The functions are not shown near the origin because Ym(u) become very large there.

Use of large argument approximations for Jm(kr) and Ym(kr):

We can see the complementary phases as they relate to sine and cosine functions by looking at (60) in the case of very large radii. In this case we can use large argument approximations for Jm(kr) and Ym(kr):

   and        ,     (63)

to get:

    ,     (64)

where u = kr and we have used Euler's formula. We can clearly see the traveling wave signature of   (kr − ωt)   in the argument of the exponent in the final equation.

We can see the dual role of the two phases via sine and cosine terms if we further expand the complex exponential factor:

    .     (65)

Modulus and Phase of Bessel functions:

One can get further insight into the phase relationship of  Jm(kr) and Ym(kr)  with what is known as the modulus and phase of Bessel functions. Also see Abramowitz and Stegun section 9.2.17 page 365.

For this, one considers Jm(kr) to be the real part of a complex function, the Hankel function of the first kind, and Ym(kr) to be the imaginary part of it. Basically:

    .     (66)

Note that we used the right side of (66) in Equations (60) and (62) above. The modulus, Mm(u), is the magnitude of this function, i.e.

    ,     (67)

and the "phase" is the complex argument of the Hankel function:

    ,     (68)

Fig. 60. Graphs of the modulus and phase of the Bessel function m = 2. The modulus is plotted along with a compensated version of it, i.e. compensated by multiplying it by the square root of u to compensate for the modulus' falling off as the inverse of the square root of u for large values of u. The phase is also plotted. We also plot a version of the phase that has been divided by u to compensate for its tendency to increase linearly with u.

where atan2(y,x) is an expanded arctan function which returns values over all four quadrants instead the the usual two quadrants.

We have plotted the modulus and phase in Fig. 60 in blue and red respectively. We see that the modulus approaches zero at large u whereas the phase approaches an upwardly sloping straight line for large u.

For a two dimensional circular symmetric system as this is, we would expect the amplitude of the waves to weaken as the wave progresses and spreads out. Since the energy in the wavefront is proportional to the amplitude squared and the width of the wavefront (the circumference), conservation of energy would say  amp2×2πr = constant  which can be solved for the amplitude as  amp = squareRoot(constant/2πr). That is to say we expect the amplitude to be inversely proportional to the square root of the radius, i.e. to 1/r0.5. Furthermore if the phase is like that of a conventional sinusoidal wave whose phase at any one time increases as kx, at any one time our Bessel wave should have a phase that is proportional to the distance, i.e. to r.

In our plot in Fig. 60 we have multiplied the amplitude (the modulus) by the square root of the normalized radius to compensate for the expected proportionality to the inverse of the square root of the radius. We have also divided the phase by the normalized radius to compensate for its expected linear dependence on u. So if the Bessel waves behave as sinusoidal waves do with the added spreading out feature, we would expect our graph to show constant compensated amplitude and phase. We see from the graph (the green and turquoise traces) that we indeed get this behavior at large radii, but not at small radii. The large distance behavior is consistent with our earlier observation that at large distances the Bessel functions can be approximated as sinusoids and behave like sinusoidal waves with the added spreading out feature.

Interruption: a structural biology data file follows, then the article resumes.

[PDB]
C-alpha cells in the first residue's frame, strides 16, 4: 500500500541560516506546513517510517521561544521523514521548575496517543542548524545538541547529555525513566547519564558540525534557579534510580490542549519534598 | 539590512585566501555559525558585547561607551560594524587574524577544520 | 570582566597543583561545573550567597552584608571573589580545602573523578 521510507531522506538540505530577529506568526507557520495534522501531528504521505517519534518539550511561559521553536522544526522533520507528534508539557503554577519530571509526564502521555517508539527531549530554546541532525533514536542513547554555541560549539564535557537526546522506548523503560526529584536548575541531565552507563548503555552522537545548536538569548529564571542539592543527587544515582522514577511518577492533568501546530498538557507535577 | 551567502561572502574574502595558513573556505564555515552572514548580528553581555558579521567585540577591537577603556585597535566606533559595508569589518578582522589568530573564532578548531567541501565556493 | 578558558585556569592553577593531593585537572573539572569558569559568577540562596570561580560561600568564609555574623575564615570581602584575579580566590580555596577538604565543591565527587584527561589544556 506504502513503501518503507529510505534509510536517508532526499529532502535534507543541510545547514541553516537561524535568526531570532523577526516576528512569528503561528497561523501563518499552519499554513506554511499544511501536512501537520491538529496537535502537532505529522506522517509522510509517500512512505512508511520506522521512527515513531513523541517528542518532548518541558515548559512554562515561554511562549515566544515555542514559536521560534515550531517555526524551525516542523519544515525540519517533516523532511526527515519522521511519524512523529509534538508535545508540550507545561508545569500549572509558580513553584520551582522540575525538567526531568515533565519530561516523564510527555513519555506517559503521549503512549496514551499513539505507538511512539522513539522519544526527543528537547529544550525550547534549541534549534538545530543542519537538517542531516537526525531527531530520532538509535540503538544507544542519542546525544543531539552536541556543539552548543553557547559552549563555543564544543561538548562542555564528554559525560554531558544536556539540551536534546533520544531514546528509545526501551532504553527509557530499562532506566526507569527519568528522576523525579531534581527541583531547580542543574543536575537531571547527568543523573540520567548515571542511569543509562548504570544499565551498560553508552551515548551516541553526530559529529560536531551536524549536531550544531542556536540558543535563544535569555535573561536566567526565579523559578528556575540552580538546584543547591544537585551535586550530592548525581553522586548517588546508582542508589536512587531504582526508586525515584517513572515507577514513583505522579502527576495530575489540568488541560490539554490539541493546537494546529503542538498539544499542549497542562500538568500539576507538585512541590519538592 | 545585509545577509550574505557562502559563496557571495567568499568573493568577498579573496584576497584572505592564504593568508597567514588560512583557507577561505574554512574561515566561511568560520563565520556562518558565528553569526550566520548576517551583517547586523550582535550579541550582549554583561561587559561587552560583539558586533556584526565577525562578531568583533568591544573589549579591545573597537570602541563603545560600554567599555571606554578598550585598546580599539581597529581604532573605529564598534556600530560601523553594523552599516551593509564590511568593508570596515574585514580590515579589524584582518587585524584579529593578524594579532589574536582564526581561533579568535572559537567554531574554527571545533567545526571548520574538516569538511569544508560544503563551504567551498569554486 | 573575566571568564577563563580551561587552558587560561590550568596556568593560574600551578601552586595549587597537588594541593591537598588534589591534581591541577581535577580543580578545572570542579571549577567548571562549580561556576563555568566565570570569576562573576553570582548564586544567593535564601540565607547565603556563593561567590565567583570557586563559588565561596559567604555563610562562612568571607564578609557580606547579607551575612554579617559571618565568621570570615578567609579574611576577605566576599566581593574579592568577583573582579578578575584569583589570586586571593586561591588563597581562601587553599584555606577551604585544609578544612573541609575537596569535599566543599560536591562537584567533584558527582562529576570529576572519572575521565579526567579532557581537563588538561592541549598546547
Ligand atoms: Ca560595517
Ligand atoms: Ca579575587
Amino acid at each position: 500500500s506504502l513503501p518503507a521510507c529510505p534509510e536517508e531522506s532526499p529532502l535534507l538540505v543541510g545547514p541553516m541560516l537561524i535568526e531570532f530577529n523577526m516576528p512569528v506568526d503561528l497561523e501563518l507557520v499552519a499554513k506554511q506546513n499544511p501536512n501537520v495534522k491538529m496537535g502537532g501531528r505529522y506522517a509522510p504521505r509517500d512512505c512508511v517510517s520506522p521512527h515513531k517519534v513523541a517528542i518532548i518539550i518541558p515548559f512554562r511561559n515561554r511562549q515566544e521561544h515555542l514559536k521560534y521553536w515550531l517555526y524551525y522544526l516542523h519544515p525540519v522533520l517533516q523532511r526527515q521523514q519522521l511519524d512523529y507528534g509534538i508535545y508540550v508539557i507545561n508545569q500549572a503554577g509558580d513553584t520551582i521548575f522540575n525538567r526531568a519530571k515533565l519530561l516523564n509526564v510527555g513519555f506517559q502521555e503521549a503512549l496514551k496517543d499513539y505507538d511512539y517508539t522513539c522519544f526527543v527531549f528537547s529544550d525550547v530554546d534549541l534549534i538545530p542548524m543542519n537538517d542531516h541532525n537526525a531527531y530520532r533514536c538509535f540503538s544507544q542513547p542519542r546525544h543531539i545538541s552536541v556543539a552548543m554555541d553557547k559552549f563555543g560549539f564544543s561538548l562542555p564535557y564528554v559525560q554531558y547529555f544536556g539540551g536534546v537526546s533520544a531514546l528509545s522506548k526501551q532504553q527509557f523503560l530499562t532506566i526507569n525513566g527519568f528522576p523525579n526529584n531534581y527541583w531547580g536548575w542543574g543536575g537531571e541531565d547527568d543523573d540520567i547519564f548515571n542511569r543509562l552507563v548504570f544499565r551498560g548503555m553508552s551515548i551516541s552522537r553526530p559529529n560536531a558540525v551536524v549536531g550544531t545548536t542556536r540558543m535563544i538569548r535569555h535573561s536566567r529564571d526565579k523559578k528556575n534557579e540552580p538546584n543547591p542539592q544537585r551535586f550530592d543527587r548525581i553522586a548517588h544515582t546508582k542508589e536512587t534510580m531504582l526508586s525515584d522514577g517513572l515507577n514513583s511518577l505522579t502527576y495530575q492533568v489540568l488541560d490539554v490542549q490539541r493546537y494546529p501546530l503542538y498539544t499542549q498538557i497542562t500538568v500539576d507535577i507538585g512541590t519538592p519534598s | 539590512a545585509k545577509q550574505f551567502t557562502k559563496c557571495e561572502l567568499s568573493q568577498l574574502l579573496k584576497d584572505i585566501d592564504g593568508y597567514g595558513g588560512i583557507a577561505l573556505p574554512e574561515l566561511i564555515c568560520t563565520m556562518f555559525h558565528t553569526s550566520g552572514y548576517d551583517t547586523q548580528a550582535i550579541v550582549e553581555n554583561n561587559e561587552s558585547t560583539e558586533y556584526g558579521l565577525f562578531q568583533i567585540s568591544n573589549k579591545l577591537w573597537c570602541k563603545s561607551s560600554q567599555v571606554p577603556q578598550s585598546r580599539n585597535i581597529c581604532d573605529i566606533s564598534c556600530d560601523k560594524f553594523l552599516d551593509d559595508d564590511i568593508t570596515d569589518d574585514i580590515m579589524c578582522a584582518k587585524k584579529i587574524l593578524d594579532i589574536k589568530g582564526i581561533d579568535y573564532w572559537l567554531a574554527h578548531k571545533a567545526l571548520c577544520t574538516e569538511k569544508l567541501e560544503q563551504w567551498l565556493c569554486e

At small radii near their source, Bessel waves are different from sinusoidal waves. We classify this small radius behavior as near field behavior. From the graph we see that it occurs when the normalized radius u = kr=2πr/λ is near one or less. Rearranging we see near field behavior occurs when  r < ≈ λ/2π . 

11. Modified Bessel functions Im(u) and Km(u) and evanescent waves.

Fig. 61. Graphs of the modified Bessel functions Im(u) and Km(u) for m = 2.

When the above Bessel functions have an imaginary argument they are called modified Bessel functions and lose their oscillatory behavior. These are solutions to Bessel's equation (43c) when the 1 in that equation becomes −1 [Abramowitz and Stegun, Handbook of Mathematical Functions, p.374, paragraph 9.6.1]. These functions are graphed in Fig. 61. One can see they are similar to the exponential functions  e±u .  The mathematical definition of these is:


    .     (69)

When m is an integer, we are to use the limit as m approaches that integer. Also   I−m(x) = (−1)m Im(x)  and  K−m(x) = (−1)m Km(x) .

These functions are solutions of the wave equation in cylindrical situations where waves cannot freely travel and only are able to leak into the region. A good example of this is the field outside the inner core of an optical fiber . These frustrated waves are called evanescent waves.

Fig. 62. Setup for evanescent waves in two dimensions. The inner area, region 1, is a dense membrane (thicker or loaded with an array of weights) while the outer area, region 2, is a light weight membrane. Region 1 has a radius r = a and region 2 has a radius r = b.

Concrete example of evanescent waves

A good example of evanescent waves occurs on a diaphragm similar to that shown in Fig. 48a but modified to use two different weights (per area) of diaphragm material: an inner heavy material, material 1, and an outer lightweight material, material 2, as shown in Fig. 62. In this system evanescent waves occur in the outer region (region 2) when we excite a whispering gallery mode in the inner region, i.e. a mode that has a large m index and n = 1.